Whereas arguments in favour of predictive genetic testing of minors highlight consequences of receiving both gene-positive and gene-negative results, the arguments against predictive testing have focused heavily on the scenario in which a minor receives a gene-positive test result, largely excluding any serious analysis of potential outcomes. Of the arguments listed above, 11 of 16 assume an unfavourable test result (1A.1, 1A.3–1A.6, 1B.2 and 1C.1–1C.5). Authors appear to believe that the negative ramifications associated with this 50% probability (a gene-positive test result) are so profound that they outweigh any potential positive impact derived from a gene-negative result. Completely missed from this binary analysis is the possibility that there may be positive ramifications from a gene-positive result, or negative impacts from a gene-negative result and, importantly, the potential adverse effects of not testing.

In keeping with the overall lack of systematic work in the area, commentators have rarely discussed which of their arguments specifically apply to infants and younger children, older children or adolescents. A developmental perspective is indispensible, considering each argument as it applies along the trajectory of child and adolescent development. For this review, the authors attempted to categorise each argument by the age group most affected, specifically ‘older’ minors, ‘younger’ minors and arguments applicable to all minors. Here, ‘younger’ minors are ‘young people who do not possess the cognitive capacities that allow them to appreciate the implications of predictive testing’.5 ‘Older’ minors are considered to have developed the capacity to discuss and comprehend, to some meaningful extent, the testing process and potential long-term repercussions associated with testing. Some arguments clearly applied to one developmental stage; however, in most cases, making this distinction was challenging and made it more complicated when the original work of other authors were referred. For example, we felt that argument 1D.2 (‘testing minors breaches their confidentiality when their results are disclosed to their parents’) related more to younger minors where the request for a test comes from a third party (typically parents) but also acknowledge that some commentators argue that this applies equally for older minors. Ultimately, a developmental stratification was omitted from this review, because there was insufficient raw data, in that the literature to date has not adopted a developmental perspective, generalising, for the most part, across the entire child and adolescent developmental trajectory. Ethical issues vary significantly along the developmental pathway and it is recommended that future work make specific reference to the developmental context for their argument(s) in favour or opposed to predictive testing in minors.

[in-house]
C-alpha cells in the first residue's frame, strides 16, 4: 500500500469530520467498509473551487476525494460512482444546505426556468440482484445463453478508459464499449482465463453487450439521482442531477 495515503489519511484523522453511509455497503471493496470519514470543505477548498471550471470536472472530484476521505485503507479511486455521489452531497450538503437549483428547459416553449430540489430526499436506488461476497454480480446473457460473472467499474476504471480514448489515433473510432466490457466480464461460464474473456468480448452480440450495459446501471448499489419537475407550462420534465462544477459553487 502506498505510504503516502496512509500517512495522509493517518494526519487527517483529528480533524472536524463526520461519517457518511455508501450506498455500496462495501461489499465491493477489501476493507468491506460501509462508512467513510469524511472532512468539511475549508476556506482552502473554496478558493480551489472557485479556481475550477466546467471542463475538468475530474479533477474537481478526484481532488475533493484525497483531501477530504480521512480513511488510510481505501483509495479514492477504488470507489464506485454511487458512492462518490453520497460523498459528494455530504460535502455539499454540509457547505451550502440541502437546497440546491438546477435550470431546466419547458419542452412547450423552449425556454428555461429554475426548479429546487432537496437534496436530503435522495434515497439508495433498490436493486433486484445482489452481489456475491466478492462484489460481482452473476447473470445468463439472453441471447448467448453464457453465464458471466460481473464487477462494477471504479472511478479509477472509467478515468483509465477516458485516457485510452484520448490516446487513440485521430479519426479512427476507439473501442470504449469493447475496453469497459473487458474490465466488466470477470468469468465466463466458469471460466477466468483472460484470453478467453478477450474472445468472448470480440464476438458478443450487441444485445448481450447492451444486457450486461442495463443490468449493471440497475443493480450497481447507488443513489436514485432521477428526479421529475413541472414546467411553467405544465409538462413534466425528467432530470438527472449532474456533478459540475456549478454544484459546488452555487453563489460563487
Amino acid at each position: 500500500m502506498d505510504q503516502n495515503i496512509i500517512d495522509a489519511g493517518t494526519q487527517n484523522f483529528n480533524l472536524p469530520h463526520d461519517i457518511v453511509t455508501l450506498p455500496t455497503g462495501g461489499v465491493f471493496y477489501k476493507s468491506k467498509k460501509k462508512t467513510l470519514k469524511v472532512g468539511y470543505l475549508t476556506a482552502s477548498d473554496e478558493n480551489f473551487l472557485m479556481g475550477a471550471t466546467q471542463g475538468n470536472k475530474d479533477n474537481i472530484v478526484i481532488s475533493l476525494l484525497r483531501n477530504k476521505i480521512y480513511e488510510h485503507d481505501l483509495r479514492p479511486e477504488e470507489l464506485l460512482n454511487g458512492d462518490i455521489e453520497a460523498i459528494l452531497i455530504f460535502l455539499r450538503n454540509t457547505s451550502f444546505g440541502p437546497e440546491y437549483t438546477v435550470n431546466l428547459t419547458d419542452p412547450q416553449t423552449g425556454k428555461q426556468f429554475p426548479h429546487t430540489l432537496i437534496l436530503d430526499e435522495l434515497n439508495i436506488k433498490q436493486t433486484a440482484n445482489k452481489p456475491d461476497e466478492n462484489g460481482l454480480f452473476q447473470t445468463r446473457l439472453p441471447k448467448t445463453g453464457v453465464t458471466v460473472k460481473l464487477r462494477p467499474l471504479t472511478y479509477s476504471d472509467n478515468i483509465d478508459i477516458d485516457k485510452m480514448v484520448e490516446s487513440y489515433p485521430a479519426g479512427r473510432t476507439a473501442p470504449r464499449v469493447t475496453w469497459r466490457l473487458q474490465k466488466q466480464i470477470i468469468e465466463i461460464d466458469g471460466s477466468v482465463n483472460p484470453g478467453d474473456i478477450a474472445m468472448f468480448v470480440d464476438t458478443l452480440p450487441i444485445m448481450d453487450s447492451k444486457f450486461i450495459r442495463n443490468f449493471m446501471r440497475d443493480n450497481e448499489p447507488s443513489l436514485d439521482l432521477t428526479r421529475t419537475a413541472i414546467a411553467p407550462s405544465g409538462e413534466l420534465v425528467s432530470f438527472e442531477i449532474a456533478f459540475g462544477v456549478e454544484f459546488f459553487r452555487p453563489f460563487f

Conclusion

Some novel conclusions can be drawn from this review of the two-decade-long discourse surrounding predictive genetic testing in minors for late-onset conditions where no effective pre-adulthood preventive medical intervention exists. The discourse remains stalled, arguing in theoretical terms over whether the testing is right or wrong, without a clear in principal resolution. One explanation may be that this state of affairs is the consequence of significant and strong moral arguments on both sides of the debate. However, we suggest that the problem arises from the lack of empirical evidence to substantiate either side of the debate. Meanwhile, clinical practice and guidance have evolved to adopt a more flexible patient-centred approach. To date, published work has provided little guidance towards defining an ethical framework for applying this new flexibility. Instead, the opposing positions roll along parallel lines, moving no closer to a critical analysis of the quality of each argument and relying on the same ethical principles of harm, benefit and autonomy to justify their opposing positions.

It is clear that the earliest arguments were opposed to testing and have retained currency, while arguments in favour were initially seen more sporadically and have only gained momentum in recent years. Many of the arguments are mirror images of one another, drawing on core ethical principles but arriving at diametrically opposed positions. Authors arguing against testing have focused heavily on the negative implications of a gene-positive test result and have failed to fully canvass the broad potential benefits and harms of gene-negative or gene-positive results, or the potential benefits and harms of not permitting testing. Most of the arguments forming the debate are in fact testable empirical claims, which have not been tested to date. Only a minority are value claims where an ethics discourse is the only means of further exploration. The dispute, therein, lies not so much in whether minors should be permitted to participate in predictive genetic testing but whether these empirical claims on the relative benefits or harms of testing should be assessed. Some authors argue that empirical evidence is required, while others point to a list of potential harms as sufficient to settle the debate and avoid both testing and research into its implications.

There remains an impasse, with little empirical evidence to guide an analysis of the assumptions and values, which underlie many of the arguments made thus far. Many of the arguments against testing highlight potential negative outcomes of testing. There are three possible responses to this situation. The first is to consider the possible negative outcomes of testing to be so onerous that we should remove the possibility of these negative outcomes by completely ceasing the practice of predictive genetic testing in minors. The second is to develop guidelines that allow clinicians to go ahead and make their own clinical and moral decisions based on their judgement in individual cases, and the third possibility is to systematically collect empirical evidence to test the claims regarding negative consequences and reform guidelines based on this evidence. We advocate the latter, which would allow the systematic collection of evidence in controlled and clearly defined settings.

References

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Footnotes

  • Linked article YES.

  • Contributors All the authors have contributed substantially to the manuscript.

  • Competing interests None.

  • Provenance and peer review Not commissioned; externally peer reviewed.